Uranium enrichment in Yongbyon is growing: report
“Satellite images show that North Korea is expanding the size of its uranium enrichment plant at Yongbyon,” wrote Jeffrey Lewis, Joshua Pollack and David Schmerler in a report published earlier in the week.
The report shows satellite images taken by Maxar, a private satellite image provider, of the uranium enrichment plant at Yongbyon taken from early August to mid-September.
The images show that a forested area next to the uranium enrichment plant is cleared of the trees by Sept. 1, and has a wall enclosing the new space by Sept. 14. Panels between the enrichment facility and the new space were removed by Sept. 14, to allow direct access between the two.
“The new area is approximately 1,000 square meters, enough space to house 1,000 additional centrifuges,” reads the report. “The addition of 1,000 new centrifuges would increase the plant’s capacity to produce highly enriched uranium by 25 percent.”
The Yongbyon Nuclear Scientific Research Center is the North’s largest and best known nuclear facility, responsible for producing the fissile material used in the regime’s six nuclear tests.
For years, reactors at the complex have been largely inactive, but other parts of Yongbyon – particularly the uranium enrichment plant – have displayed signs of periodic activity.
In November 2020, 38 North, a U.S.-based North Korea monitoring group, said it observed smoke or vapor rising from a building at the plant used to recover and purify uranium from raw concentrates, though researchers noted it was unclear what was taking place.
In February, the group said it found indications of continual operation of the plant from January, based on satellite images.
The activities at the uranium enrichment plant likely reflect North Korean plans to increase its nuclear weapons production, said the Middlebury report, which is in line with what North Korean leader Kim Jong-un said in a speech earlier this year.
During a speech to the Workers’ Party of Korea in January, Kim emphasized production of “super-sized nuclear warheads” and the need to “make nuclear weapons smaller and lighter for more tactical uses,” according to a report by the North’s official Rodong Sinmun on Jan. 10.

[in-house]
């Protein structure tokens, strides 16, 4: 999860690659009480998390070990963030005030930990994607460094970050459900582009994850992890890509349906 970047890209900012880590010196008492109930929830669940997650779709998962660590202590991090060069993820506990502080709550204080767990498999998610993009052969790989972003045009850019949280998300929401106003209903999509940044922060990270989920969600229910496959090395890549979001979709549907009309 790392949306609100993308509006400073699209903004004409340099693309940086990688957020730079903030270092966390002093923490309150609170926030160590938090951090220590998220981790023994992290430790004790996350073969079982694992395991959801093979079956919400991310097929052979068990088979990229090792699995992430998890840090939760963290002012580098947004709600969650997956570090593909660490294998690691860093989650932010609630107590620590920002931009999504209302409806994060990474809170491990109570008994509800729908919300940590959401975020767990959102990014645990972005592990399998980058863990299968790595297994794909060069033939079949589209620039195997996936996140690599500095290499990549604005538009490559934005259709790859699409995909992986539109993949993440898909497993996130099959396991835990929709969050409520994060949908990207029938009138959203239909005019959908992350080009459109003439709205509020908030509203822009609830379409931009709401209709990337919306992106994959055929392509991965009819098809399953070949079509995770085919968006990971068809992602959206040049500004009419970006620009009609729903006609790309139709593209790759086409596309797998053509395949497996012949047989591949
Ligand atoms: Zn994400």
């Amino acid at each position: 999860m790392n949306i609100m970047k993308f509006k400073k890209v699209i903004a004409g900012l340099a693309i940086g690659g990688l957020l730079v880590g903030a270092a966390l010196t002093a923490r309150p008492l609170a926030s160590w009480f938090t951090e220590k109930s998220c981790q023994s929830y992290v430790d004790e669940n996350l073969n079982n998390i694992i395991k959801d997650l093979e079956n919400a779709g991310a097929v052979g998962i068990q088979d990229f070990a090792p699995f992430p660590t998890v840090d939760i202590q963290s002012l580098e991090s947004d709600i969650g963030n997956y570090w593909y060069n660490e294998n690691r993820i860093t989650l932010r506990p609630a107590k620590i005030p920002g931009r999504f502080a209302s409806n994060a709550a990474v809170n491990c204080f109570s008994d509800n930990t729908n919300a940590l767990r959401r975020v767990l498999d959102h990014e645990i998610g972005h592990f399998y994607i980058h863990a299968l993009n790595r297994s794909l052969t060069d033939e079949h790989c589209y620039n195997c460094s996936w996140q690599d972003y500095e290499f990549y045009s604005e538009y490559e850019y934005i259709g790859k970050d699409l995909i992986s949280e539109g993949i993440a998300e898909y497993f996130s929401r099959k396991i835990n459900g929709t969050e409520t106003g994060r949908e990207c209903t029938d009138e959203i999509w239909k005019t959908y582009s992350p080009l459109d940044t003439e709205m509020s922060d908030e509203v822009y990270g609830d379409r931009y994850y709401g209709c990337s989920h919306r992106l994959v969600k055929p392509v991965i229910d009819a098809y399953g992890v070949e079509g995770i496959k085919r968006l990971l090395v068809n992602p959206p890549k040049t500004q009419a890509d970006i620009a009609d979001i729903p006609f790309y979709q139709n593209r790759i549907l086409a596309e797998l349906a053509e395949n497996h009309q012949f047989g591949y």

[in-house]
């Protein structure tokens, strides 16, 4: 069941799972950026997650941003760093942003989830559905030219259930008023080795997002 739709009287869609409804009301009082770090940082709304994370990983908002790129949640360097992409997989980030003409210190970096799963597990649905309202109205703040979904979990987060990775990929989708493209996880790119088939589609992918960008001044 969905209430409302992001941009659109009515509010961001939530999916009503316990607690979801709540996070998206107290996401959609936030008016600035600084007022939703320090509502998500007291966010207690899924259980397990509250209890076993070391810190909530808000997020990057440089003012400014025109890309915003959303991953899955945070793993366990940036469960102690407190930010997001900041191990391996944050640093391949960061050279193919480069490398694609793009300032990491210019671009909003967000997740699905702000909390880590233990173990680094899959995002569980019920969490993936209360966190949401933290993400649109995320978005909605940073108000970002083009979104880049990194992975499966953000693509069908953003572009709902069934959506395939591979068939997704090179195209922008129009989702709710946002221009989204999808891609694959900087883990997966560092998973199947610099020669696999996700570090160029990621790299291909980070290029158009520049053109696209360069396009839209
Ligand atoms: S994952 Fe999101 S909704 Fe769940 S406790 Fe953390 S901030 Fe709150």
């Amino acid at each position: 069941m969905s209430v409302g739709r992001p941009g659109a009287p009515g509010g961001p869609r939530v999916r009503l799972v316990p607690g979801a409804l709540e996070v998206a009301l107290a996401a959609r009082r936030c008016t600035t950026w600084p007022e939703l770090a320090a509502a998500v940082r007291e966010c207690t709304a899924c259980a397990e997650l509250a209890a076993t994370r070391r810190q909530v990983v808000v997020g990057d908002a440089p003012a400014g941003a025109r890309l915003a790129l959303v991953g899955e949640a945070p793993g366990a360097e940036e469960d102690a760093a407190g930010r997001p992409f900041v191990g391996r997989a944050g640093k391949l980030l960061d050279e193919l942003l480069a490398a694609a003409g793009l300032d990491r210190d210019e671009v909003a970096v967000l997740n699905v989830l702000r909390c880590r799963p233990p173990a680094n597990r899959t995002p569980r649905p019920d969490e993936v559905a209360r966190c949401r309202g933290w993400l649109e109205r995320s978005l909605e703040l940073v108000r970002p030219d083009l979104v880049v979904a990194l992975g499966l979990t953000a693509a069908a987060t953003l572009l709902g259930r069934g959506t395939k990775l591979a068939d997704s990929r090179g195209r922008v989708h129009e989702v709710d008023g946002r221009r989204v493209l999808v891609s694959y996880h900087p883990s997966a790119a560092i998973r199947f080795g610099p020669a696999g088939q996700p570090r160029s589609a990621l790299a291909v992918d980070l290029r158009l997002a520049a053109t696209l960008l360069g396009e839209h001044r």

“Achieving these goals will probably require North Korea to increase the amount of weapons-grade plutonium and uranium available for weapons production,” said the Middlebury report. “The production of thermonuclear weapons (“super-sized nuclear warheads”), in particular, requires substantial amounts of highly enriched uranium.”
The discovery of activities at the Yongbyon site follows missile tests and launches by the North in the past week. The North announced Monday it tested what it called new long-range cruise missiles on Sept. 11 and 12, and launched a ballistic missile from a train-borne launcher Wednesday.
All this may be part of Pyongyang’s attempt to pressure the United States for sanctions relief, said some experts in Korea.
“The North has additional key uranium enrichment facilities, other than the one at Yongbyon, that it has kept hidden as so-called ‘wild cards,’” said Park Won-gon, a professor of North Korea studies at Ewha Womans University. “It knows the United States has eyes on the Yongbyon facility. So by making a move at a very visible site, it may be trying to pressure the United States to lift the sanctions.”
The Joe Biden administration has maintained that it is open to dialogue with Pyongyang on denuclearization and humanitarian assistance, but kept the sanctions on the North, which the U.S. government has implemented annually since 2008.
“The U.S. government is sticking with its position on humanitarian support to the North, because it is not interested in getting more involved with the North at this moment, other than to maintain the status quo, because right now it has other issues to worry about like Afghanistan,” said Kim Hong-kyun, a former South Korean negotiator in the six-party talks for the North’s denuclearization. “The North may have a whole scenario of provocations planned and will likely continue rolling them out [to get U.S. attention].”
BY KIM SANG-JIN, YOO JEE-HYE AND ESTHER CHUNG [firstname.lastname@example.org]